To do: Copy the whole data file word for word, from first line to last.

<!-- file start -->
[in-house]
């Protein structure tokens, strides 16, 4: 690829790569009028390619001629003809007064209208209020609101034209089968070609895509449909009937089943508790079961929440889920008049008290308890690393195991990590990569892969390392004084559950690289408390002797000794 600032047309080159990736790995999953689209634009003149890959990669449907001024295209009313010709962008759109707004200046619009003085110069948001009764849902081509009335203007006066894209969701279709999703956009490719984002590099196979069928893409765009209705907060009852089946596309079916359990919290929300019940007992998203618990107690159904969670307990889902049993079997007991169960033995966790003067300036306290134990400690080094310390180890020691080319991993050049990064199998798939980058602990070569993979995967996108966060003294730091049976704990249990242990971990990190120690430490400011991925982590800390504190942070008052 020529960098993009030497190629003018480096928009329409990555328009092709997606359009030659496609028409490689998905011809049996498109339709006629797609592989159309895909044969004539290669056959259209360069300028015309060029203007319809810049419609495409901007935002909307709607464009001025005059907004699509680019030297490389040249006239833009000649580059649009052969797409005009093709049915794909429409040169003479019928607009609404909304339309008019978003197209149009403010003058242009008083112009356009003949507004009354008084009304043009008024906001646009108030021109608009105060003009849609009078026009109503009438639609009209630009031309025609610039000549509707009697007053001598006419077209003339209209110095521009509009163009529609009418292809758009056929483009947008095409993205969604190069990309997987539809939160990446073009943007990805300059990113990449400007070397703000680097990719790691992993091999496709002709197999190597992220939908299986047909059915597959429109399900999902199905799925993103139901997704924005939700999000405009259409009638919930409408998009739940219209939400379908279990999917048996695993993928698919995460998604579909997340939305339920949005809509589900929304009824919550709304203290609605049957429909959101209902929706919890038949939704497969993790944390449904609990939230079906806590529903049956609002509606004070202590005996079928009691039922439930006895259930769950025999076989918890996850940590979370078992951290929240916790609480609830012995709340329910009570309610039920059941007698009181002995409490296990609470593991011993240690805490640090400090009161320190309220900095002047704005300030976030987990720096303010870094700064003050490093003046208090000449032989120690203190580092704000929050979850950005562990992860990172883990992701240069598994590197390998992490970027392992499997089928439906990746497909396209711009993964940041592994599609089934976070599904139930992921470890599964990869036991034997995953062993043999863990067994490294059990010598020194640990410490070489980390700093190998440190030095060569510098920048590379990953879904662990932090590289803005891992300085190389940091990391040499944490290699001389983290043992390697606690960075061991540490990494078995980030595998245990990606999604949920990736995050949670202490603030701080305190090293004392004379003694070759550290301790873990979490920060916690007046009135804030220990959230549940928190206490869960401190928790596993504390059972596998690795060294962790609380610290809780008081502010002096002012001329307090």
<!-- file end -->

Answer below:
[in-house]
């Protein structure tokens, strides 16, 4: 690829790569009028390619001629003809007064209208209020609101034209089968070609895509449909009937089943508790079961929440889920008049008290308890690393195991990590990569892969390392004084559950690289408390002797000794 600032047309080159990736790995999953689209634009003149890959990669449907001024295209009313010709962008759109707004200046619009003085110069948001009764849902081509009335203007006066894209969701279709999703956009490719984002590099196979069928893409765009209705907060009852089946596309079916359990919290929300019940007992998203618990107690159904969670307990889902049993079997007991169960033995966790003067300036306290134990400690080094310390180890020691080319991993050049990064199998798939980058602990070569993979995967996108966060003294730091049976704990249990242990971990990190120690430490400011991925982590800390504190942070008052 020529960098993009030497190629003018480096928009329409990555328009092709997606359009030659496609028409490689998905011809049996498109339709006629797609592989159309895909044969004539290669056959259209360069300028015309060029203007319809810049419609495409901007935002909307709607464009001025005059907004699509680019030297490389040249006239833009000649580059649009052969797409005009093709049915794909429409040169003479019928607009609404909304339309008019978003197209149009403010003058242009008083112009356009003949507004009354008084009304043009008024906001646009108030021109608009105060003009849609009078026009109503009438639609009209630009031309025609610039000549509707009697007053001598006419077209003339209209110095521009509009163009529609009418292809758009056929483009947008095409993205969604190069990309997987539809939160990446073009943007990805300059990113990449400007070397703000680097990719790691992993091999496709002709197999190597992220939908299986047909059915597959429109399900999902199905799925993103139901997704924005939700999000405009259409009638919930409408998009739940219209939400379908279990999917048996695993993928698919995460998604579909997340939305339920949005809509589900929304009824919550709304203290609605049957429909959101209902929706919890038949939704497969993790944390449904609990939230079906806590529903049956609002509606004070202590005996079928009691039922439930006895259930769950025999076989918890996850940590979370078992951290929240916790609480609830012995709340329910009570309610039920059941007698009181002995409490296990609470593991011993240690805490640090400090009161320190309220900095002047704005300030976030987990720096303010870094700064003050490093003046208090000449032989120690203190580092704000929050979850950005562990992860990172883990992701240069598994590197390998992490970027392992499997089928439906990746497909396209711009993964940041592994599609089934976070599904139930992921470890599964990869036991034997995953062993043999863990067994490294059990010598020194640990410490070489980390700093190998440190030095060569510098920048590379990953879904662990932090590289803005891992300085190389940091990391040499944490290699001389983290043992390697606690960075061991540490990494078995980030595998245990990606999604949920990736995050949670202490603030701080305190090293004392004379003694070759550290301790873990979490920060916690007046009135804030220990959230549940928190206490869960401190928790596993504390059972596998690795060294962790609380610290809780008081502010002096002012001329307090």